Irene and her son prior to his diagnosis.

Irene and her son prior to his diagnosis.

"Skye Blue Kitchens offers a range of versatile gluten-free cookie and cake mixes that let you create delicious treats every time. All of our mixes can be made dairy-free and also allow you to control the amount of added refined sugar. Each recipe gives a minimum amount of sugar for texture and taste. You really can't believe they're gluten-free!"

I've tried the Skye Blue Kitchens range (thanks Irene for the samples), and they're really yummy. Irene has kindly offered a gift basket which includes one of her mixes to give away on the blog. And you should totally enter this competition. All you have to do is tag a food allergy buddy on my Facebook post, and you're in the draw. Competition closes 3 March and is open to New Zealand residents only.

 

Want to purchase your own Skye Blue Kitchens goodies? You can buy them online or at Over the Moon in Cambridge.

Gluten-friendly and the oaty slice

Recently I went for a lunchtime stroll with a buddy of mine to check out a local Hamilton cafe. I wasn't really planning on getting anything to eat, but thought I'd have a look in the cabinet because you never know when you'll discover a new place to eat.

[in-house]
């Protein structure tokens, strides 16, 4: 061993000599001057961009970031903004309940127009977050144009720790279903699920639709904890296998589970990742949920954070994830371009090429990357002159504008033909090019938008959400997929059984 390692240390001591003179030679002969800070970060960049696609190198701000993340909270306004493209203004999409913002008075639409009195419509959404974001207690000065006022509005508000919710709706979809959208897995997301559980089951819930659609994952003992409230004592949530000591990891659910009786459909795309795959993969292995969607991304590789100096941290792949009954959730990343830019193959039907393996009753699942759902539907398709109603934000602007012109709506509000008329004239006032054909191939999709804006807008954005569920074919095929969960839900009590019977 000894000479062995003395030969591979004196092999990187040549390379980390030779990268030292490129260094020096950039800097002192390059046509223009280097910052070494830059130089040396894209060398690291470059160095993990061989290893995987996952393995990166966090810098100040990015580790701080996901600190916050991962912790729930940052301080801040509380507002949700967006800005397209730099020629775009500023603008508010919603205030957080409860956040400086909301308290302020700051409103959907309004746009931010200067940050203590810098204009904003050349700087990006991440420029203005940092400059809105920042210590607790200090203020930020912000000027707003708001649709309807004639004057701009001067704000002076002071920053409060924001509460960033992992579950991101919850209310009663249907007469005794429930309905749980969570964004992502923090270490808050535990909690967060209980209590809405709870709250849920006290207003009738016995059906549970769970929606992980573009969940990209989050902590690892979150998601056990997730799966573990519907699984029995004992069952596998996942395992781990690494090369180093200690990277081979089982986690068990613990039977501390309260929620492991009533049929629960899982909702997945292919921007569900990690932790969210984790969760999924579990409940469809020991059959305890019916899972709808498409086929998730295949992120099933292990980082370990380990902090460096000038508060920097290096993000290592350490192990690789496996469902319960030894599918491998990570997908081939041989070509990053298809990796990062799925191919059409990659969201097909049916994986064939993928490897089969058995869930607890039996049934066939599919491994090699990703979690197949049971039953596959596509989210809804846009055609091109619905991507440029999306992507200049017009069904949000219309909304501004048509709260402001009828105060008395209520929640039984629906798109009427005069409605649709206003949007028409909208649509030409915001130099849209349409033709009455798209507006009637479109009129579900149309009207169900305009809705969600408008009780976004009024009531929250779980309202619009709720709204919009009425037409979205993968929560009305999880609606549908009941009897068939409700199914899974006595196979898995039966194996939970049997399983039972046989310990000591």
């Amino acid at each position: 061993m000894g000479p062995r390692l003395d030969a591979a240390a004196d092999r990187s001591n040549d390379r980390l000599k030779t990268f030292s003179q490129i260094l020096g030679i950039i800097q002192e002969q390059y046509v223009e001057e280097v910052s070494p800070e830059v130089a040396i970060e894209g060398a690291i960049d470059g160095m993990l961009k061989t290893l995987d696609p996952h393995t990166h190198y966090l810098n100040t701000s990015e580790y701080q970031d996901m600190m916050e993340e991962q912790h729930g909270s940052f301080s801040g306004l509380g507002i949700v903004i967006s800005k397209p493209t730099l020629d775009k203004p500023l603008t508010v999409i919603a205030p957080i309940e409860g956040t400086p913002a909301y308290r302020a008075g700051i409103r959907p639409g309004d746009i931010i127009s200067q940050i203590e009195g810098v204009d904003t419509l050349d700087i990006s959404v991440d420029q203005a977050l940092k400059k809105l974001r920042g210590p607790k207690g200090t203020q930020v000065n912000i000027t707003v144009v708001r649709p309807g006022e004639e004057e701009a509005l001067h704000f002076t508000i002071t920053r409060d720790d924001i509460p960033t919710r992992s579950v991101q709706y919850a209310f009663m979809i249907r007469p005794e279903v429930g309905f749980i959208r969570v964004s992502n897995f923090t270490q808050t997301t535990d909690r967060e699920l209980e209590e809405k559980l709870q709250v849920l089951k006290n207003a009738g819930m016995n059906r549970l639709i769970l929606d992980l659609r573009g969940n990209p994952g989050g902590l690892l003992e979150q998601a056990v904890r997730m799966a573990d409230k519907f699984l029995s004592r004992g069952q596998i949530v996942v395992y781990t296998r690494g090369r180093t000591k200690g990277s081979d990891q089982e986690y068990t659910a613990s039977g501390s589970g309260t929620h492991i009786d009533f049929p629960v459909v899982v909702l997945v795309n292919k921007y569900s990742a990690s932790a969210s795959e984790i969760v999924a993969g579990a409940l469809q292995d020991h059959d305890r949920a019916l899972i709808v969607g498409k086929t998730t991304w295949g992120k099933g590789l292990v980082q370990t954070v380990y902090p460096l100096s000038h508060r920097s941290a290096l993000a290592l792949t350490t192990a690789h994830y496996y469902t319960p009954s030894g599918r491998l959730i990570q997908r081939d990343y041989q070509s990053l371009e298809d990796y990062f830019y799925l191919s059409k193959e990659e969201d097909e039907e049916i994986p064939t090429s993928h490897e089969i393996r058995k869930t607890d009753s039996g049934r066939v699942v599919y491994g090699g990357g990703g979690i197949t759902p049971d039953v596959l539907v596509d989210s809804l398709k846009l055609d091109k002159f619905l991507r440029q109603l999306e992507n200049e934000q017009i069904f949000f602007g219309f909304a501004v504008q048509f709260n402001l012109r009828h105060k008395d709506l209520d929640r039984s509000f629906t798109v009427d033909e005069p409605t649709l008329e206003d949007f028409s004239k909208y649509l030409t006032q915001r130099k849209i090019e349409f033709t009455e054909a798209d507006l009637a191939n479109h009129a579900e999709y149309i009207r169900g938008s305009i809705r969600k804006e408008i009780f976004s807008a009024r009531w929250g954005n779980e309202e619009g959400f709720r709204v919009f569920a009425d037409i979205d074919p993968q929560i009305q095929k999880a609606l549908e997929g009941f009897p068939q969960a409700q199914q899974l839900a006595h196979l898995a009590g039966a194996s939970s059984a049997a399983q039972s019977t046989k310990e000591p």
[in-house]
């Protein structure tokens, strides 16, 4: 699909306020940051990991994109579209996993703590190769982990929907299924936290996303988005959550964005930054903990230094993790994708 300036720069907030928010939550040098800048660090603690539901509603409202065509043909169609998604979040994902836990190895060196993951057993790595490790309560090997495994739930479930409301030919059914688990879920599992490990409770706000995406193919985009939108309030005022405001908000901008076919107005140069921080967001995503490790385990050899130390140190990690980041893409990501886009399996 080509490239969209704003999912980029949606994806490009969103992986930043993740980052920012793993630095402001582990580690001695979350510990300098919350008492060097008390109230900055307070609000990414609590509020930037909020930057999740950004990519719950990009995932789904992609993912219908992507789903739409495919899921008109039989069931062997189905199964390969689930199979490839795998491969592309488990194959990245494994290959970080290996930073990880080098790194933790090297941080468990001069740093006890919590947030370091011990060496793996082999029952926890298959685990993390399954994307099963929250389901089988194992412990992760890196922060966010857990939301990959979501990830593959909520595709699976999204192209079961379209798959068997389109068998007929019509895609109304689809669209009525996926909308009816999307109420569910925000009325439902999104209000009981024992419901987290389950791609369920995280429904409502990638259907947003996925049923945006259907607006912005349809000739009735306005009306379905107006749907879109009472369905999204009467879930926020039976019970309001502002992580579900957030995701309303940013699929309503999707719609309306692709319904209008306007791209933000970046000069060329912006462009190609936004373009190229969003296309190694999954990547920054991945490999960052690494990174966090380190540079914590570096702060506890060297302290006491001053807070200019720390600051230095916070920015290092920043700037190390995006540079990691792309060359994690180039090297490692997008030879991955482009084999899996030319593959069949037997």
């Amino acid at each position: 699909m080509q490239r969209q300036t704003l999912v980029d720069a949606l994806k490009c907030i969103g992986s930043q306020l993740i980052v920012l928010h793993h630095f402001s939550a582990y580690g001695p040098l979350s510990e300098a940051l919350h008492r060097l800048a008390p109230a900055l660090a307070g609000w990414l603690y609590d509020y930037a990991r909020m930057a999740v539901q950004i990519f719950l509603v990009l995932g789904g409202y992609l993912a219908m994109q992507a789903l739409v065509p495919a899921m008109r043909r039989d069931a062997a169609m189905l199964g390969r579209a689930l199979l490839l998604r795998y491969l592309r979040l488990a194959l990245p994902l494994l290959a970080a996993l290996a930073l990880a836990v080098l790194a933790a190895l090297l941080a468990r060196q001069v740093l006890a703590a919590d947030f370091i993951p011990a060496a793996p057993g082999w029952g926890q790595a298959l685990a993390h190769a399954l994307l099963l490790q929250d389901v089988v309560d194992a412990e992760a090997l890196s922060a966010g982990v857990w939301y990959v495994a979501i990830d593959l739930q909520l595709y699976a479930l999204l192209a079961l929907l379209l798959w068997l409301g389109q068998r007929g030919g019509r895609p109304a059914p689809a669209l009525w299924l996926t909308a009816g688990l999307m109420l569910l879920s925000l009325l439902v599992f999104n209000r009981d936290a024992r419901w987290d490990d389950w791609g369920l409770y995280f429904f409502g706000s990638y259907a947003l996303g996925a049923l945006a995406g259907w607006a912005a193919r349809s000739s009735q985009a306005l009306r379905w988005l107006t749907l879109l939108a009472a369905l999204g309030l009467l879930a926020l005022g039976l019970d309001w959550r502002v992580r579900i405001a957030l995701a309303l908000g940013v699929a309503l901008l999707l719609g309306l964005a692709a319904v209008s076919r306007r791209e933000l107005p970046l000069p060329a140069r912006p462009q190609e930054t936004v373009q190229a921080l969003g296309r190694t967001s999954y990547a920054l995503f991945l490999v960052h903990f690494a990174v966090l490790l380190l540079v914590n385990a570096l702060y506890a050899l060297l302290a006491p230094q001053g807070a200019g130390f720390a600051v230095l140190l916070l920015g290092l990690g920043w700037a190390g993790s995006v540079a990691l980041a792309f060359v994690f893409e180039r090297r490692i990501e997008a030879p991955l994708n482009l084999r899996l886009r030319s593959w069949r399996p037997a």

Clearly labelled 'GF' in the cabinet were two slices, Of course I assumed that GF meant gluten-free. Who wouldn't right? 

The goodies in question were oaty slices, so of course I asked the question "Um, these oaty slices, do they contain oats?" The answer was yes. Which prompted my next comment "But oats contain gluten." and the server explaining that the slices weren't gluten-free, they were "gluten-friendly."

Argh.

Oats aren't gluten-free. And the labelling in cafe 'GF' has always been known by the public to mean gluten-free. This is some high risk labelling because people who don't ask a lot of questions like nosey old me, might have assumed that they were oaty flavoured rather than containing oats, and a lot of newly diagnosed coeliacs don't know that oats are not considered to be gluten-free.

Just as a reminder, here's what Coeliac New Zealand have to say on the subject of oats. And in case, you think that's just an opinion, it's not. Under the Food Standards Australia New Zealand Food Standards Code, oats and their products are not permitted in foods that are labelled gluten free.